The role of business in NDP explained
The role business and civil society had to play to be in line with South Africa’s National Development Plan (NDP) was outlined at a Public Lecture at UKZN’s Graduate School of Business and Leadership by Professor Marius Ungerer, an Associate Professor: Strategy, Change and Leadership at the University of Stellenbosch’s Business School.
Academics from UKZN’s School of Business and Leadership, MBA students and members of the Durban business community heard about community strategies they could employ to ensure the plan became a reality for South Africa.
Ungerer gave a detailed view of where the plan originated and its context. He concluded by pointing out how the business community fitted in with this vision for 2030.
‘We have to break out of our moulds of self interest and think long term as the plan requires us to do. Our first job is creating winning and world class companies. We need to look at social entrepreneurship, global partnership and learning, and exchanging ideas of best practices with our global counterparts.’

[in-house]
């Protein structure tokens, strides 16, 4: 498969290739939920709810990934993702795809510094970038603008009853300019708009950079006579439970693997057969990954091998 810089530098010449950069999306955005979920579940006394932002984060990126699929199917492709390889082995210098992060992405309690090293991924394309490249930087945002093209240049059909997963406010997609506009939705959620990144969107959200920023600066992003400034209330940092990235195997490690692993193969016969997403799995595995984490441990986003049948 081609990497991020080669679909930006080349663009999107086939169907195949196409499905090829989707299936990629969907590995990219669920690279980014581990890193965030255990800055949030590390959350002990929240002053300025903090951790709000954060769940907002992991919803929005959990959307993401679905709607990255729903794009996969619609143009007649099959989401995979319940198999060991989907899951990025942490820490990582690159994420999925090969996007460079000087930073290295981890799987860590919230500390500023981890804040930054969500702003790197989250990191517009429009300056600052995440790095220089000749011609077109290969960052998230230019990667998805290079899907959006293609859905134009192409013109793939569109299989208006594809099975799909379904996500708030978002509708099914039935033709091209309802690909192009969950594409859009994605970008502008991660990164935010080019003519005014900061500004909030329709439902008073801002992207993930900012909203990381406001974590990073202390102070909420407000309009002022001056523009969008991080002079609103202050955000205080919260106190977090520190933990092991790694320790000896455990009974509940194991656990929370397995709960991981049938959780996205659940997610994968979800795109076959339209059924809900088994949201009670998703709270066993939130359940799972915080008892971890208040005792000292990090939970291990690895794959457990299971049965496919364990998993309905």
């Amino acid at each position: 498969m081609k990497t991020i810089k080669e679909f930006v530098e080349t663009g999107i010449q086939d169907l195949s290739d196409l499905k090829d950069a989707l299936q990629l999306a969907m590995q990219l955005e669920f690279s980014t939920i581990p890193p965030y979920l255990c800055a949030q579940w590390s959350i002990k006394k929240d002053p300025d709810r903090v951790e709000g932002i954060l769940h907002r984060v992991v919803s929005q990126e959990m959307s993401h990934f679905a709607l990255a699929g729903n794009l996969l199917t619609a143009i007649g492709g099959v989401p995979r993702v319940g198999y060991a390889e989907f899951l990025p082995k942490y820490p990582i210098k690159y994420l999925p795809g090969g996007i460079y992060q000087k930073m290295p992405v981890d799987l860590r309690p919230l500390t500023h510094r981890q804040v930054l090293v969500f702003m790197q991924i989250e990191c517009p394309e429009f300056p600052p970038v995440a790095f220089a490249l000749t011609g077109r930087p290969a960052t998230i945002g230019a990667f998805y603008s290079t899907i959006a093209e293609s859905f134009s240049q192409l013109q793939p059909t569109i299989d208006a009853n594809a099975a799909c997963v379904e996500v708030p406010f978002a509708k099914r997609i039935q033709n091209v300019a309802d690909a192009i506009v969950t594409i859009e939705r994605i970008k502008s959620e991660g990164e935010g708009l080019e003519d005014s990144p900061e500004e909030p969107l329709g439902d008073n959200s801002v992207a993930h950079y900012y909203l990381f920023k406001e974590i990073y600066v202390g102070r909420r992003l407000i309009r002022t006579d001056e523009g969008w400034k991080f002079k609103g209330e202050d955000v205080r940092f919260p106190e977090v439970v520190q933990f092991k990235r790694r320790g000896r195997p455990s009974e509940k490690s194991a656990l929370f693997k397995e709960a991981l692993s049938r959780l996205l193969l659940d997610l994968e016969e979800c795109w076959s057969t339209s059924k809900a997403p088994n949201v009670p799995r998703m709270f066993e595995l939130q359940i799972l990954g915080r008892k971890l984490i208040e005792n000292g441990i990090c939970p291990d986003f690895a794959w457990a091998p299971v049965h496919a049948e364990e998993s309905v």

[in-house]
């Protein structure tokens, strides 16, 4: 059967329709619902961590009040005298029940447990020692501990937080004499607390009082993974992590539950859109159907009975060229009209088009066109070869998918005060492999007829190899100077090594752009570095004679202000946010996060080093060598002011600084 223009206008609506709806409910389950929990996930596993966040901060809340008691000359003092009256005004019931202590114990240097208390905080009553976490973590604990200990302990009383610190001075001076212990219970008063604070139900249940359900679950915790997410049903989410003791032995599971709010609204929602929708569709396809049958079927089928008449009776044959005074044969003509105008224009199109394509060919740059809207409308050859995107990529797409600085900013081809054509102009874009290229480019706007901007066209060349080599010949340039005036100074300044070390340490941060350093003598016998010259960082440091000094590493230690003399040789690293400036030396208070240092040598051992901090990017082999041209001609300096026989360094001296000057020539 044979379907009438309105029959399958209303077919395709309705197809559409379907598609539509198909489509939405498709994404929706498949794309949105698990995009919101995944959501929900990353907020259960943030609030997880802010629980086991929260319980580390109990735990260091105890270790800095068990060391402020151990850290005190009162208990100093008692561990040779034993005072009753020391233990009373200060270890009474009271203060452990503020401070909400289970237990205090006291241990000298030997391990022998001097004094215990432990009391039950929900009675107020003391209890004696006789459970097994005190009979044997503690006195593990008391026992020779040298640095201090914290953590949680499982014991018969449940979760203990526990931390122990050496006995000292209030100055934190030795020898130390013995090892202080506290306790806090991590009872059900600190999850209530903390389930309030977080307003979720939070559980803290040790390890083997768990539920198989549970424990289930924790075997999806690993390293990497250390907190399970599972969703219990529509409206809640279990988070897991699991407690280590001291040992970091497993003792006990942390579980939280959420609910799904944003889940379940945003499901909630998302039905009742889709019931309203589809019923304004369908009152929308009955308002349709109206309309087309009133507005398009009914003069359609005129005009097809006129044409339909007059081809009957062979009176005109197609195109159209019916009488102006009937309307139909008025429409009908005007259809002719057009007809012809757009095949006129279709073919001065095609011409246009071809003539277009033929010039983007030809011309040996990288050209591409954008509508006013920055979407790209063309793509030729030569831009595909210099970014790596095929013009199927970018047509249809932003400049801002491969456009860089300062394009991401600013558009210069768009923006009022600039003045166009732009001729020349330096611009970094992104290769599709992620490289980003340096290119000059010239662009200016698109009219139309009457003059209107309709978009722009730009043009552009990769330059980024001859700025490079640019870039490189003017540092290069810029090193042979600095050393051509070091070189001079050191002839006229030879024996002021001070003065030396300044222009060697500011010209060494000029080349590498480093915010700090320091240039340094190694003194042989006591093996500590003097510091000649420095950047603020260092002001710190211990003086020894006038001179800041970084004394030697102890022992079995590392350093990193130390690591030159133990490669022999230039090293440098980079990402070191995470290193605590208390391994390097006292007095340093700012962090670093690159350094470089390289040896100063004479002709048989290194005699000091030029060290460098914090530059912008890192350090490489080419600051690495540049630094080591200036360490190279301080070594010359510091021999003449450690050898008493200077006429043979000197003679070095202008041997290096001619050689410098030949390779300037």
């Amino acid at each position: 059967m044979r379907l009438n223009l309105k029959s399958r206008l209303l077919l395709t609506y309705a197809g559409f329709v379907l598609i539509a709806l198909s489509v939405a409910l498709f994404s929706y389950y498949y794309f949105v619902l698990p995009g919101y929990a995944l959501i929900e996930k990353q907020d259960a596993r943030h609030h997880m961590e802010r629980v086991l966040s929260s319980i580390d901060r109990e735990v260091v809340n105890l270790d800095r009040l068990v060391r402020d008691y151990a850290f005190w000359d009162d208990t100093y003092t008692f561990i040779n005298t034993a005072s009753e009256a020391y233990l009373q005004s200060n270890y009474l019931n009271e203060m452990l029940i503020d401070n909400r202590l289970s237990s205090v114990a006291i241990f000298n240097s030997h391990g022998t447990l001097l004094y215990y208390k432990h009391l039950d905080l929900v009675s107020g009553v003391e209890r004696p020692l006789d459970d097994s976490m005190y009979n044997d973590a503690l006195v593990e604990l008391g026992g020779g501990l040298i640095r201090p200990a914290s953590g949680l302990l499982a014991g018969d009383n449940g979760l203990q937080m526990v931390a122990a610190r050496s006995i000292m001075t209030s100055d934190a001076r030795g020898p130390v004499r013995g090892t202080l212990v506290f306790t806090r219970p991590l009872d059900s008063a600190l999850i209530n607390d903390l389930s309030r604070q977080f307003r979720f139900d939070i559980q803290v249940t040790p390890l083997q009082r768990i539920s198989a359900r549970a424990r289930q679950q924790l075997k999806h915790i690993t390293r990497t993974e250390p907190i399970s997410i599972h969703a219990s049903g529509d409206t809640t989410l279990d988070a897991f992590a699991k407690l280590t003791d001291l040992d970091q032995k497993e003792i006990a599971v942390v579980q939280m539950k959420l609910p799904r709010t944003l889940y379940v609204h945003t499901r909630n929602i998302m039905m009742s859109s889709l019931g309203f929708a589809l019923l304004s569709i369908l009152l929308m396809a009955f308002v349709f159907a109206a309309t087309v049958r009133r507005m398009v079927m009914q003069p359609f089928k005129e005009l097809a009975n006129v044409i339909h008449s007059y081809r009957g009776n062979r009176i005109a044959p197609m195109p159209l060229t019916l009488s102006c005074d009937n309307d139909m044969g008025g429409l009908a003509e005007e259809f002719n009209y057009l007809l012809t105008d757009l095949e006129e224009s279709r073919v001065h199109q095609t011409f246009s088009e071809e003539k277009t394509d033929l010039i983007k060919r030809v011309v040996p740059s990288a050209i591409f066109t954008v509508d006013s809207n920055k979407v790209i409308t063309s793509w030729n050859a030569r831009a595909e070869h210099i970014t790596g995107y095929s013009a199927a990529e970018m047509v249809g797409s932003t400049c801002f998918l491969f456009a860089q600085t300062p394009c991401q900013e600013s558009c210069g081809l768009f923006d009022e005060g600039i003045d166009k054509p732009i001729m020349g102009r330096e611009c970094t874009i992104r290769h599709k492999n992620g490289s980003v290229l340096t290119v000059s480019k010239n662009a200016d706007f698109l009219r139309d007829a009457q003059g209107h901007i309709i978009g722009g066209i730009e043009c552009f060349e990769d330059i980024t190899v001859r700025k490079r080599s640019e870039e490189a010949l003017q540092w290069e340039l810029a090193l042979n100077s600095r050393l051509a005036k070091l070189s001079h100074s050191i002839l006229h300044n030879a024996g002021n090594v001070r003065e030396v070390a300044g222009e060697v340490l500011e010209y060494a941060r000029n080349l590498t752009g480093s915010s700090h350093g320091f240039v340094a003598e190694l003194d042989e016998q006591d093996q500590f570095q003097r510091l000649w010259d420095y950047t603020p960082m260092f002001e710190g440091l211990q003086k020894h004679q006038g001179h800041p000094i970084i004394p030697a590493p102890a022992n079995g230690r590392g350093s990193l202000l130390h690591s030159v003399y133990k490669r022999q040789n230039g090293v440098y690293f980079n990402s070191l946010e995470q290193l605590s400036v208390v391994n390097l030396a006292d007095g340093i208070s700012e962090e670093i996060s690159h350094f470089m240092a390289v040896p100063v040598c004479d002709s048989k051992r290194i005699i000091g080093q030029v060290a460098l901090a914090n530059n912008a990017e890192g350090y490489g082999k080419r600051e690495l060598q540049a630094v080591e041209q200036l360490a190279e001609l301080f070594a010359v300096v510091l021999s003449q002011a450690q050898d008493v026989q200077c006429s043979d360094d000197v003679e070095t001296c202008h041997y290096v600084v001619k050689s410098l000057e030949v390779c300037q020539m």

Ungerer also highlighted how businesses should align their services with the national priorities of the country, co-operate with local government, transform urban and rural areas and give incentives to motivate staff.
‘Research shows that in a developing context children need role models therefore we should not tolerate corruption. We also need to embrace South African languages, different cultures and religions.
‘I am very impressed with UKZN in this regard as I can see through their staff and students that they are already practising this. The plan is very important and we can all make it a possibility,’ said Ungerer.
The Schools Dean and Head Professor Stephen Migiro had this to say about the Lecture: ‘The Lecture unpacked the NDP’s link into priority areas and succinctly explained the role of business and civil society in its implementation to students and representatives from the Durban Chamber of Commerce and Industry. Further, the Lecture provided pointers to potential research topics by our research students in the School, in particular those on the Local Economic Development programme.’